During his career at Cal Poly, Meagher helped establish the Donald E. Bently Center for Engineering Innovation, a research center in the Mechanical Engineering Department, the Bently Computational Facility, and the Solar Turbines/Bently Nevada Vibrations and Rotor Dynamics Laboratory.
In addition to his teaching and research activities, Meagher served as faculty advisor to the Cal Poly chapter of the American Society of Mechanical Engineers for 25 years. “In this position, I’ve seen first-hand how Cal Poly engineering students collaborate on award-winning projects,” he said. “In fact, what brought me to Cal Poly in 1988 still motivates me today: contributing to student success along with a passion for the discipline.
Professor Jim Widmann, Ph. D.:
Jim Widmann is a Professor and Chair of the Mechanical Engineering Department at California Polytechnic State University, San Luis Obispo. He received his BSME from Michigan Tech and Masters and Ph.D. in Mechanical Engineering Design from Stanford University. With eight years of industrial experience in the automotive, aerospace and machine tool industries, he teaches courses in design, engineering mechanics and the Interdisciplinary senior project class. He also conducts research in engineering education, engineering design processes and fluid power control.
Exponential growth of the semiconductor business and ever tightening requirements for higher accuracy, speed, at a reasonable cost, leads to increasing need for thorough understanding of physical interactions between previously independent engineering disciplines and processes. This makes the working environment more fascinating than ever before, and requires mechanical engineers to work closely with physicists, electrical and software engineers, understand their language, and together solve complex problems pushing technology one step further. The talk will show examples of challenges and some interesting solutions.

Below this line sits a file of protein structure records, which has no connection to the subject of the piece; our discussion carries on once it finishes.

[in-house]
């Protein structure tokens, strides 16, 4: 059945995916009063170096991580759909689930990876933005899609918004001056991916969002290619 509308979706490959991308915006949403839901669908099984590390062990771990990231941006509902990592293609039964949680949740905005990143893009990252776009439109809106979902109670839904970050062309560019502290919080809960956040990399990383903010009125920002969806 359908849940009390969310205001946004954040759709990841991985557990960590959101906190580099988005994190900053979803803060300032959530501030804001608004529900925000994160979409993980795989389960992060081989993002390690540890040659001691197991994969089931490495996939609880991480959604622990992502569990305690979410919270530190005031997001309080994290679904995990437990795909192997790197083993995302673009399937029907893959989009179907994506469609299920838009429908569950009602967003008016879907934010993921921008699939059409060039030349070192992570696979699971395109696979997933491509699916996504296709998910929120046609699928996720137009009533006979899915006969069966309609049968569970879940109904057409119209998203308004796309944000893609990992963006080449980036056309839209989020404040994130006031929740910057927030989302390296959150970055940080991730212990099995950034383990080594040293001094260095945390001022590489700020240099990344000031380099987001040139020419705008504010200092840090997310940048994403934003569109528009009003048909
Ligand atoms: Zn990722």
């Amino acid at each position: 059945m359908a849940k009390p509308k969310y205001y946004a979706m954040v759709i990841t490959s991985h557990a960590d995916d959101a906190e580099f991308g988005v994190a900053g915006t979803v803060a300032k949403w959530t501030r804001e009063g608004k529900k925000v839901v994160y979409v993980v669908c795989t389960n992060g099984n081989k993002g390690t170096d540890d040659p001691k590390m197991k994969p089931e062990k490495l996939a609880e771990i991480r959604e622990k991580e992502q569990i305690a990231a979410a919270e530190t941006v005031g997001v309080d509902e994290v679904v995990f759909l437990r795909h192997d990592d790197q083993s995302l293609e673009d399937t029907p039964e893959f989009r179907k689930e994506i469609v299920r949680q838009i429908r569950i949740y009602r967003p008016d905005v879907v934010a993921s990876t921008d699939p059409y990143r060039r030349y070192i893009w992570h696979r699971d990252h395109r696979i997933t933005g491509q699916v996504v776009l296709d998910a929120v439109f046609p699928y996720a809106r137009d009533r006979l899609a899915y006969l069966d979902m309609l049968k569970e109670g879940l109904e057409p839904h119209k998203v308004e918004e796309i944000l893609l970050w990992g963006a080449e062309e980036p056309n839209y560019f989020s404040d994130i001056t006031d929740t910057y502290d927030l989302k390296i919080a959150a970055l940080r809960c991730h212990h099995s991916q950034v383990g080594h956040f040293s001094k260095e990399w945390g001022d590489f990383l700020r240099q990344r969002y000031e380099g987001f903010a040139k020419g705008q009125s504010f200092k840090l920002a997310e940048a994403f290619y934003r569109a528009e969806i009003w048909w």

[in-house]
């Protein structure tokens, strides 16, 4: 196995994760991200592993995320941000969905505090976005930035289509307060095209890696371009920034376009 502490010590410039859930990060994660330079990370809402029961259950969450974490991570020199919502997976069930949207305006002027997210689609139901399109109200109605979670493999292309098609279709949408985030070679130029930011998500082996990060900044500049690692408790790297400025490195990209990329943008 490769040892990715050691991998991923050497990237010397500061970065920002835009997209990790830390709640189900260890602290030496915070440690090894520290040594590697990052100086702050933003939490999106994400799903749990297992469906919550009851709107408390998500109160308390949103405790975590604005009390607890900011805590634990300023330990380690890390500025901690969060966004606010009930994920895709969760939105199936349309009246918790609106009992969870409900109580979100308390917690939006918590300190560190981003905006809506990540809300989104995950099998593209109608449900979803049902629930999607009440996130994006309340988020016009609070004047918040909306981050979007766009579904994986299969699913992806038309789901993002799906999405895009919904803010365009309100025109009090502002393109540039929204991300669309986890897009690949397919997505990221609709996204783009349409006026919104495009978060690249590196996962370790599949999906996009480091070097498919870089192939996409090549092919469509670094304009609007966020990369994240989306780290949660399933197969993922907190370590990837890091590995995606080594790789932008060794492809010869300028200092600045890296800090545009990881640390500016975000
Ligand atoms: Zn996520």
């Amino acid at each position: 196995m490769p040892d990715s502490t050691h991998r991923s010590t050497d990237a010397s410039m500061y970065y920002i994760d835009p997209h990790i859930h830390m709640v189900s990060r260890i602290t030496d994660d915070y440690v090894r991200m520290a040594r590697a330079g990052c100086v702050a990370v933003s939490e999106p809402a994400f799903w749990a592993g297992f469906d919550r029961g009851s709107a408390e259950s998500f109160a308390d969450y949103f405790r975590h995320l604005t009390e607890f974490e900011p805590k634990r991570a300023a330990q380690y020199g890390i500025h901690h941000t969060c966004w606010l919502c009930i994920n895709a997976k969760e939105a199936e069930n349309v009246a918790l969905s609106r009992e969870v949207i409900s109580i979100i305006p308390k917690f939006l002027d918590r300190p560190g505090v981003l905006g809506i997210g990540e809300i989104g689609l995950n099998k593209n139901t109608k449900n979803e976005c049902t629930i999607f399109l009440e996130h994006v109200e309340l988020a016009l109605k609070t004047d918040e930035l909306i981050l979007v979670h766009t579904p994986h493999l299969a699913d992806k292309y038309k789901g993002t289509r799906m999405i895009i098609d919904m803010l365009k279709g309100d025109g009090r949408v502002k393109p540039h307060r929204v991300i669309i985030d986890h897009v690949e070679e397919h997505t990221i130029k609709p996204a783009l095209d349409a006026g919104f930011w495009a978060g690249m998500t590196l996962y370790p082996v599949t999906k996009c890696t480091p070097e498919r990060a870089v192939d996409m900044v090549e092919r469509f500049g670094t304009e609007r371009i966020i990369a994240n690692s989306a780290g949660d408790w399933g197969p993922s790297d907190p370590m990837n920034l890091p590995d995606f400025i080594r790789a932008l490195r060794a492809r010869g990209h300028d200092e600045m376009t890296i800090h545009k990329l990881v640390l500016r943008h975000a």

Marek Zywno has many years of experience in engineering and management roles in semiconductor and precision equipment business in Silicon Valley companies: Nanometrics, KLA Instruments, Etec Systems, KLA-Tencor, Keysight Technologies. He developed mechanical and precision engineering architectures of several generations of instruments used in semiconductor process.
Design for Repair: Navigating Design Choices for People and Planet
Product design is pulled in many "Design for" directions: Design for Manufacturing. Design for Assembly. Design for Logistics. Design for Cost. Design for Quality. It's time to add "Design For Repairability". Repair makes your products last longer and makes your customers happier. Repair saves products out of the global waste stream. Repair creates economic opportunities. Repair-minded choices made in the early stage of product development can have far-reaching impact on the global economy
Brett Hartt is the Chief Product Engineer at iFixit. iFixit provides the world with free repair information, changing the world one device at a time. Brett graduated with a BSME from Cal Poly, SLO, and for the past 8 years has been designing the specialty repair tools needed to accommodate the wild world of electronics repair.